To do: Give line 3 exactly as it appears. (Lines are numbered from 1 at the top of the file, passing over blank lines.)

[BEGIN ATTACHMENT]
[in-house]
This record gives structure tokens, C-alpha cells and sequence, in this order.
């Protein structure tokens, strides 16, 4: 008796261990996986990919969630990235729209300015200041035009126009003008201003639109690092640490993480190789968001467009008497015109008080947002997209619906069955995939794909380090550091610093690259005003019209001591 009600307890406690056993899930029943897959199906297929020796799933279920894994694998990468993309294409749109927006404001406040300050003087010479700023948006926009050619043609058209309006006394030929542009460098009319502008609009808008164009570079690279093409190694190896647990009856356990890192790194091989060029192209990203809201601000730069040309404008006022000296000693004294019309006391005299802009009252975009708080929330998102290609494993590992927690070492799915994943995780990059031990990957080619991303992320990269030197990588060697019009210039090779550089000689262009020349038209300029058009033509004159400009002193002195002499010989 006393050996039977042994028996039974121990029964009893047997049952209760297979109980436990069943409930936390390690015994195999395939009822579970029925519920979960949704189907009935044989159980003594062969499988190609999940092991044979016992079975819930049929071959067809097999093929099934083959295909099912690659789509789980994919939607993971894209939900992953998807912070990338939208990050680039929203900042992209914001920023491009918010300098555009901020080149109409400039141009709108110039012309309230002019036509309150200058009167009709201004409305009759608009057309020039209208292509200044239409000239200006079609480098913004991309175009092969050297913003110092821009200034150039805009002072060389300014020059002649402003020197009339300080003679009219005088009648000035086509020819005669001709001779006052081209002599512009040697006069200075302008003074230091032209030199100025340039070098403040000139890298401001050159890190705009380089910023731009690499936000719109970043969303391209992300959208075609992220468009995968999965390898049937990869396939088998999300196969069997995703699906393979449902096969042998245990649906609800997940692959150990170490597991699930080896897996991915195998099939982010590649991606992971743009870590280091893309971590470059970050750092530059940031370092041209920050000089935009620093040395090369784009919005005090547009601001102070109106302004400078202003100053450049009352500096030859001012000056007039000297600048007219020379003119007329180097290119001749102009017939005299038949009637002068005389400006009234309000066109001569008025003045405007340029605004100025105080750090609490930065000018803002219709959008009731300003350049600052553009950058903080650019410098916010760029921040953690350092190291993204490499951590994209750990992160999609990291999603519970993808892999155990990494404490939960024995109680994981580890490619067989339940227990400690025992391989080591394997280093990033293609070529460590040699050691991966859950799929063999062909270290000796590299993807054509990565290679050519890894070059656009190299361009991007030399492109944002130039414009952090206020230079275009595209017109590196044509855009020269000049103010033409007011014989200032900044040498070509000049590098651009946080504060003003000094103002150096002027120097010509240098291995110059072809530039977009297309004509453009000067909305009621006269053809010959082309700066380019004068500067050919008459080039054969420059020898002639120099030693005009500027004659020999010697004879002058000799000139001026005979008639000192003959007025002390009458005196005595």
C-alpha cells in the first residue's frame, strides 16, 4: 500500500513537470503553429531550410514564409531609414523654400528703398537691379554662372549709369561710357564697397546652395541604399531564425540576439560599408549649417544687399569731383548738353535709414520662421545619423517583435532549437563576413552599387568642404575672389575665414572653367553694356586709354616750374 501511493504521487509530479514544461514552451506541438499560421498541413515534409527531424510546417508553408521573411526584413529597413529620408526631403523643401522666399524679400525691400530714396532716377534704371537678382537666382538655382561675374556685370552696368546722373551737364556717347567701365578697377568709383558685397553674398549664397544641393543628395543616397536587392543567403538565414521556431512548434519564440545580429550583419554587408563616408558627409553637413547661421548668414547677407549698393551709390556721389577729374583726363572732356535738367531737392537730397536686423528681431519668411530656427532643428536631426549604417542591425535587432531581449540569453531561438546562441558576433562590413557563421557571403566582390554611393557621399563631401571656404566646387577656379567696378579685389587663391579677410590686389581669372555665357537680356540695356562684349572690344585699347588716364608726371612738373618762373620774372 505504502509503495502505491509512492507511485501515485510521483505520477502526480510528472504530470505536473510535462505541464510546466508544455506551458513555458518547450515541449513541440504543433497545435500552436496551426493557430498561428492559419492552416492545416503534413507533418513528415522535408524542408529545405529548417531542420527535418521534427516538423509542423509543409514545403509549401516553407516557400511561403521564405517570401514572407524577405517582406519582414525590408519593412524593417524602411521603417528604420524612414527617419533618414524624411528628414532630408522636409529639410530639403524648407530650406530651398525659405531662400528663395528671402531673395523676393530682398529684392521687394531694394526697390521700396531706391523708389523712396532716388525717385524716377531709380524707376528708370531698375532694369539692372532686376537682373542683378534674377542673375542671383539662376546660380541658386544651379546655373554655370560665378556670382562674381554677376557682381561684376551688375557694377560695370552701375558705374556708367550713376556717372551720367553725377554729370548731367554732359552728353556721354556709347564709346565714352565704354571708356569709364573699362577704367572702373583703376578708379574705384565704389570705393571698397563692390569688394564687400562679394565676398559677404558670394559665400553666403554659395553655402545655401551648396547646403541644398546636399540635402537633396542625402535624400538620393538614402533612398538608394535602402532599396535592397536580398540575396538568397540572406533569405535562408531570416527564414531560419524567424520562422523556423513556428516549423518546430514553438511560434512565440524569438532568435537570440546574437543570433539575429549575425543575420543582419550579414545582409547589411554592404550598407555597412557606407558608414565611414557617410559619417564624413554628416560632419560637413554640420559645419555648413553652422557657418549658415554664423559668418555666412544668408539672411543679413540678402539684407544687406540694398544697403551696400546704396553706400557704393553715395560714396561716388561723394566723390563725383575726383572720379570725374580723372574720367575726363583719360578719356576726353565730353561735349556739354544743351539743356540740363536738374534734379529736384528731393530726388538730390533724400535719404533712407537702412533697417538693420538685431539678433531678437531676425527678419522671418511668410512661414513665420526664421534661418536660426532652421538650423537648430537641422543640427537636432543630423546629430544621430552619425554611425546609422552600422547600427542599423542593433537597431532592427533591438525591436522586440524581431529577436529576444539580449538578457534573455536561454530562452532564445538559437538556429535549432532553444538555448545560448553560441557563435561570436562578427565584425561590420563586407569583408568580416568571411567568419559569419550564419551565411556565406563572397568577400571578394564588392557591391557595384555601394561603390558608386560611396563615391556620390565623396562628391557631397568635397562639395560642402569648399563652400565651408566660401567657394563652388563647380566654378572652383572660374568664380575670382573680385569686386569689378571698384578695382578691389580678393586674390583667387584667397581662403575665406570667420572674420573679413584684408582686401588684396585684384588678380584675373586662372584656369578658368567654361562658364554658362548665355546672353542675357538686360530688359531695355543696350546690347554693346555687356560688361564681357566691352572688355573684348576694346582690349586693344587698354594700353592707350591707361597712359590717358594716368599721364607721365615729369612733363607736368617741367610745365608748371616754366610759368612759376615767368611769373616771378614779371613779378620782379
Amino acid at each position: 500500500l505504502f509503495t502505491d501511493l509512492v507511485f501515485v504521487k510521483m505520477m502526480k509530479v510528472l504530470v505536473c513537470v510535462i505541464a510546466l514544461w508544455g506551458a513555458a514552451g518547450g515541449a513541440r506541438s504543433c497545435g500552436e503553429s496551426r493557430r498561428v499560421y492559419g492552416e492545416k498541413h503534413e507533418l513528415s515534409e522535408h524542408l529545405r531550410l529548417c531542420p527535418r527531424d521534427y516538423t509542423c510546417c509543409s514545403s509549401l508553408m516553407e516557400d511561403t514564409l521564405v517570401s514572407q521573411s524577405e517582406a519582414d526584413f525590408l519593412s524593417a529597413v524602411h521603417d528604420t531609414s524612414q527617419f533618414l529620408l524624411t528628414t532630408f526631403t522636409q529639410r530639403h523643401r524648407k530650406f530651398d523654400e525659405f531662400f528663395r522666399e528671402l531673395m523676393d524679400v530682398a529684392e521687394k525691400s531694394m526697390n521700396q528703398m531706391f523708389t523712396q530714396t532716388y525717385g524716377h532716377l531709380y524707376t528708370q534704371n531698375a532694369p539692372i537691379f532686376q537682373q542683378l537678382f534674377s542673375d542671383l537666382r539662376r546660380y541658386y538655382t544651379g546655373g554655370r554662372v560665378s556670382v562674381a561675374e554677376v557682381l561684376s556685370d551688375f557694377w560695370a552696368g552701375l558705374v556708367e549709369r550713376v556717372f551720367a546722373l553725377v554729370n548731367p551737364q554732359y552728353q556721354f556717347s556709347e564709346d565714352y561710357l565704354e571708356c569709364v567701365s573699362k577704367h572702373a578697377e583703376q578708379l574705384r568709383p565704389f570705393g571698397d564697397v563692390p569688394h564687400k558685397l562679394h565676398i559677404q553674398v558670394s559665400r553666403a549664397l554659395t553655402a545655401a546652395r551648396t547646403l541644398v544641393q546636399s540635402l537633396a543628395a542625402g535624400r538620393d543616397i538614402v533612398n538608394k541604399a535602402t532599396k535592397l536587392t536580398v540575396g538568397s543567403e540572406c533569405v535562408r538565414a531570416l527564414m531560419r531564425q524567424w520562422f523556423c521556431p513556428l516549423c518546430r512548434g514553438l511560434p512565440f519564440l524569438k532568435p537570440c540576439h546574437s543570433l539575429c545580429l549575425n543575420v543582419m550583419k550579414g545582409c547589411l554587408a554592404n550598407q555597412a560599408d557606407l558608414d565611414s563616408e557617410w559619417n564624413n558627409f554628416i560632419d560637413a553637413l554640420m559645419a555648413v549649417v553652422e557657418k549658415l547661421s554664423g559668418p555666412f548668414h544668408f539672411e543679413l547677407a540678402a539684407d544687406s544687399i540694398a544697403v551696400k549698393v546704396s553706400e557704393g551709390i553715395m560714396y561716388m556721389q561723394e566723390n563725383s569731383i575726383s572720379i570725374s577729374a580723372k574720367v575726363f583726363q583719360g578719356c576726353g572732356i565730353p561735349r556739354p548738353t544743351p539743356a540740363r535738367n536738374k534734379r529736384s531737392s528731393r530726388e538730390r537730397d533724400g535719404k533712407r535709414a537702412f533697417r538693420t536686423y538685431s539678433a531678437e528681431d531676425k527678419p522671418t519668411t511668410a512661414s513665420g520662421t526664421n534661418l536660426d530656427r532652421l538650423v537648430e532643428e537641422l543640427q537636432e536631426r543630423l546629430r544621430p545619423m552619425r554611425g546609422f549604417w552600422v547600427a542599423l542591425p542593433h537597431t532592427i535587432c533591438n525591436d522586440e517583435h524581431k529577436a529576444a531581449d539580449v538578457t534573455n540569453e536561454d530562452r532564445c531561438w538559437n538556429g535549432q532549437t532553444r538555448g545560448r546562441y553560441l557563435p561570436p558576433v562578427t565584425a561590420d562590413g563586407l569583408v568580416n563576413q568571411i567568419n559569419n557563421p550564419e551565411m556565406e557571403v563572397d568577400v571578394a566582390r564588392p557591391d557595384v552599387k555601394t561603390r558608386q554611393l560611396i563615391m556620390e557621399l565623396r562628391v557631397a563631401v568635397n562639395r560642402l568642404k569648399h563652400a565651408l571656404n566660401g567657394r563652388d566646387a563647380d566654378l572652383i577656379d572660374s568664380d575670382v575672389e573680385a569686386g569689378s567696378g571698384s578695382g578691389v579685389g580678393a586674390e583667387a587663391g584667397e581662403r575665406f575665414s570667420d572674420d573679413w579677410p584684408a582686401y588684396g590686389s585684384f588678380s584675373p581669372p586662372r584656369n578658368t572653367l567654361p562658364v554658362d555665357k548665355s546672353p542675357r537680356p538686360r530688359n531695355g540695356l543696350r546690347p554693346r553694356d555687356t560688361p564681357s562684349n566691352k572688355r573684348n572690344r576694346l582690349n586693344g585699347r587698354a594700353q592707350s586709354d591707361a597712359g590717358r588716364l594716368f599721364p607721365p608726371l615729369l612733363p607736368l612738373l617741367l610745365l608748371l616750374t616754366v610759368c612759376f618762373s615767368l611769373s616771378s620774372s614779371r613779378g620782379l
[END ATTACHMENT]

């Protein structure tokens, strides 16, 4: 008796261990996986990919969630990235729209300015200041035009126009003008201003639109690092640490993480190789968001467009008497015109008080947002997209619906069955995939794909380090550091610093690259005003019209001591 009600307890406690056993899930029943897959199906297929020796799933279920894994694998990468993309294409749109927006404001406040300050003087010479700023948006926009050619043609058209309006006394030929542009460098009319502008609009808008164009570079690279093409190694190896647990009856356990890192790194091989060029192209990203809201601000730069040309404008006022000296000693004294019309006391005299802009009252975009708080929330998102290609494993590992927690070492799915994943995780990059031990990957080619991303992320990269030197990588060697019009210039090779550089000689262009020349038209300029058009033509004159400009002193002195002499010989 006393050996039977042994028996039974121990029964009893047997049952209760297979109980436990069943409930936390390690015994195999395939009822579970029925519920979960949704189907009935044989159980003594062969499988190609999940092991044979016992079975819930049929071959067809097999093929099934083959295909099912690659789509789980994919939607993971894209939900992953998807912070990338939208990050680039929203900042992209914001920023491009918010300098555009901020080149109409400039141009709108110039012309309230002019036509309150200058009167009709201004409305009759608009057309020039209208292509200044239409000239200006079609480098913004991309175009092969050297913003110092821009200034150039805009002072060389300014020059002649402003020197009339300080003679009219005088009648000035086509020819005669001709001779006052081209002599512009040697006069200075302008003074230091032209030199100025340039070098403040000139890298401001050159890190705009380089910023731009690499936000719109970043969303391209992300959208075609992220468009995968999965390898049937990869396939088998999300196969069997995703699906393979449902096969042998245990649906609800997940692959150990170490597991699930080896897996991915195998099939982010590649991606992971743009870590280091893309971590470059970050750092530059940031370092041209920050000089935009620093040395090369784009919005005090547009601001102070109106302004400078202003100053450049009352500096030859001012000056007039000297600048007219020379003119007329180097290119001749102009017939005299038949009637002068005389400006009234309000066109001569008025003045405007340029605004100025105080750090609490930065000018803002219709959008009731300003350049600052553009950058903080650019410098916010760029921040953690350092190291993204490499951590994209750990992160999609990291999603519970993808892999155990990494404490939960024995109680994981580890490619067989339940227990400690025992391989080591394997280093990033293609070529460590040699050691991966859950799929063999062909270290000796590299993807054509990565290679050519890894070059656009190299361009991007030399492109944002130039414009952090206020230079275009595209017109590196044509855009020269000049103010033409007011014989200032900044040498070509000049590098651009946080504060003003000094103002150096002027120097010509240098291995110059072809530039977009297309004509453009000067909305009621006269053809010959082309700066380019004068500067050919008459080039054969420059020898002639120099030693005009500027004659020999010697004879002058000799000139001026005979008639000192003959007025002390009458005196005595």